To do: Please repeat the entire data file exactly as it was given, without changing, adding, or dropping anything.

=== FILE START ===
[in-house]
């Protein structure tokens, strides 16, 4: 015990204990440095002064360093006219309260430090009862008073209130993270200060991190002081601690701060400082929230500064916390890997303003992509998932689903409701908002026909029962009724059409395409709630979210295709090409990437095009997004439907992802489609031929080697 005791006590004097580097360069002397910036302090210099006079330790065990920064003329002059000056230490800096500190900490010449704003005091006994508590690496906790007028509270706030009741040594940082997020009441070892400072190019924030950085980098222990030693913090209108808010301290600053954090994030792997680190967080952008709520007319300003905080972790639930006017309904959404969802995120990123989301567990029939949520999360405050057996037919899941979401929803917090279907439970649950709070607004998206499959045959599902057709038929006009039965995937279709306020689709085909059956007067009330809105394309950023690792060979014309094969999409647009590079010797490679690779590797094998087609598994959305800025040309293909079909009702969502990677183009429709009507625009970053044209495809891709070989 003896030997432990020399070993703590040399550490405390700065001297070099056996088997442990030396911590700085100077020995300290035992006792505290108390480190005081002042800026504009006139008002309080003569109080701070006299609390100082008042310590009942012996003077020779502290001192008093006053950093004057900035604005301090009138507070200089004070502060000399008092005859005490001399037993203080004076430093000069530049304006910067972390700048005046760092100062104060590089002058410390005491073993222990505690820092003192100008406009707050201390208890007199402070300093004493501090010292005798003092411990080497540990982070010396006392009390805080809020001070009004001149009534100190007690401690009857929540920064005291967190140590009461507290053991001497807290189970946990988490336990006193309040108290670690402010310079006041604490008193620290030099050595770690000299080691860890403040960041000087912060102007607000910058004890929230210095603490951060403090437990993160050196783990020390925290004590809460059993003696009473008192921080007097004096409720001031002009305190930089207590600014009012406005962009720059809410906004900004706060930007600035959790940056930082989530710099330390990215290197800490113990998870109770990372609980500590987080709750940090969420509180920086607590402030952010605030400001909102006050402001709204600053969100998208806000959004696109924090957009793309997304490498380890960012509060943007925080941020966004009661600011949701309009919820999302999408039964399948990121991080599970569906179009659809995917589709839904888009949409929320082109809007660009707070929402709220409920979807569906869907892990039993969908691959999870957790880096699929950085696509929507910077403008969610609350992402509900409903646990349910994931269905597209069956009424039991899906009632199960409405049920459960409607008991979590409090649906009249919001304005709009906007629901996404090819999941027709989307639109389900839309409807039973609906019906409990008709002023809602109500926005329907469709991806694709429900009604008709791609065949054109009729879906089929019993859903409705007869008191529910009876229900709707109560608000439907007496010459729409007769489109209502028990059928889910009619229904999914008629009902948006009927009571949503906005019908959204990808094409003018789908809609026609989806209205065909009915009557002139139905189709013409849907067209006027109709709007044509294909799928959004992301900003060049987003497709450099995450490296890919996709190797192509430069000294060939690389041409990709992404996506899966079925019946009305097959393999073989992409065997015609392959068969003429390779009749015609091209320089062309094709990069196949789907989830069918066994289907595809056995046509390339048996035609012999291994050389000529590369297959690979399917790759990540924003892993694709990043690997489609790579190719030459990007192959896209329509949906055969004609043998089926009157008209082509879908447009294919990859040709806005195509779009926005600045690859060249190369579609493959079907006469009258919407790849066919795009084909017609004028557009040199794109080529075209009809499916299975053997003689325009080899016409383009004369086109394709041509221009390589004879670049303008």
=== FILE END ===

[in-house]
């Protein structure tokens, strides 16, 4: 015990204990440095002064360093006219309260430090009862008073209130993270200060991190002081601690701060400082929230500064916390890997303003992509998932689903409701908002026909029962009724059409395409709630979210295709090409990437095009997004439907992802489609031929080697 005791006590004097580097360069002397910036302090210099006079330790065990920064003329002059000056230490800096500190900490010449704003005091006994508590690496906790007028509270706030009741040594940082997020009441070892400072190019924030950085980098222990030693913090209108808010301290600053954090994030792997680190967080952008709520007319300003905080972790639930006017309904959404969802995120990123989301567990029939949520999360405050057996037919899941979401929803917090279907439970649950709070607004998206499959045959599902057709038929006009039965995937279709306020689709085909059956007067009330809105394309950023690792060979014309094969999409647009590079010797490679690779590797094998087609598994959305800025040309293909079909009702969502990677183009429709009507625009970053044209495809891709070989 003896030997432990020399070993703590040399550490405390700065001297070099056996088997442990030396911590700085100077020995300290035992006792505290108390480190005081002042800026504009006139008002309080003569109080701070006299609390100082008042310590009942012996003077020779502290001192008093006053950093004057900035604005301090009138507070200089004070502060000399008092005859005490001399037993203080004076430093000069530049304006910067972390700048005046760092100062104060590089002058410390005491073993222990505690820092003192100008406009707050201390208890007199402070300093004493501090010292005798003092411990080497540990982070010396006392009390805080809020001070009004001149009534100190007690401690009857929540920064005291967190140590009461507290053991001497807290189970946990988490336990006193309040108290670690402010310079006041604490008193620290030099050595770690000299080691860890403040960041000087912060102007607000910058004890929230210095603490951060403090437990993160050196783990020390925290004590809460059993003696009473008192921080007097004096409720001031002009305190930089207590600014009012406005962009720059809410906004900004706060930007600035959790940056930082989530710099330390990215290197800490113990998870109770990372609980500590987080709750940090969420509180920086607590402030952010605030400001909102006050402001709204600053969100998208806000959004696109924090957009793309997304490498380890960012509060943007925080941020966004009661600011949701309009919820999302999408039964399948990121991080599970569906179009659809995917589709839904888009949409929320082109809007660009707070929402709220409920979807569906869907892990039993969908691959999870957790880096699929950085696509929507910077403008969610609350992402509900409903646990349910994931269905597209069956009424039991899906009632199960409405049920459960409607008991979590409090649906009249919001304005709009906007629901996404090819999941027709989307639109389900839309409807039973609906019906409990008709002023809602109500926005329907469709991806694709429900009604008709791609065949054109009729879906089929019993859903409705007869008191529910009876229900709707109560608000439907007496010459729409007769489109209502028990059928889910009619229904999914008629009902948006009927009571949503906005019908959204990808094409003018789908809609026609989806209205065909009915009557002139139905189709013409849907067209006027109709709007044509294909799928959004992301900003060049987003497709450099995450490296890919996709190797192509430069000294060939690389041409990709992404996506899966079925019946009305097959393999073989992409065997015609392959068969003429390779009749015609091209320089062309094709990069196949789907989830069918066994289907595809056995046509390339048996035609012999291994050389000529590369297959690979399917790759990540924003892993694709990043690997489609790579190719030459990007192959896209329509949906055969004609043998089926009157008209082509879908447009294919990859040709806005195509779009926005600045690859060249190369579609493959079907006469009258919407790849066919795009084909017609004028557009040199794109080529075209009809499916299975053997003689325009080899016409383009004369086109394709041509221009390589004879670049303008």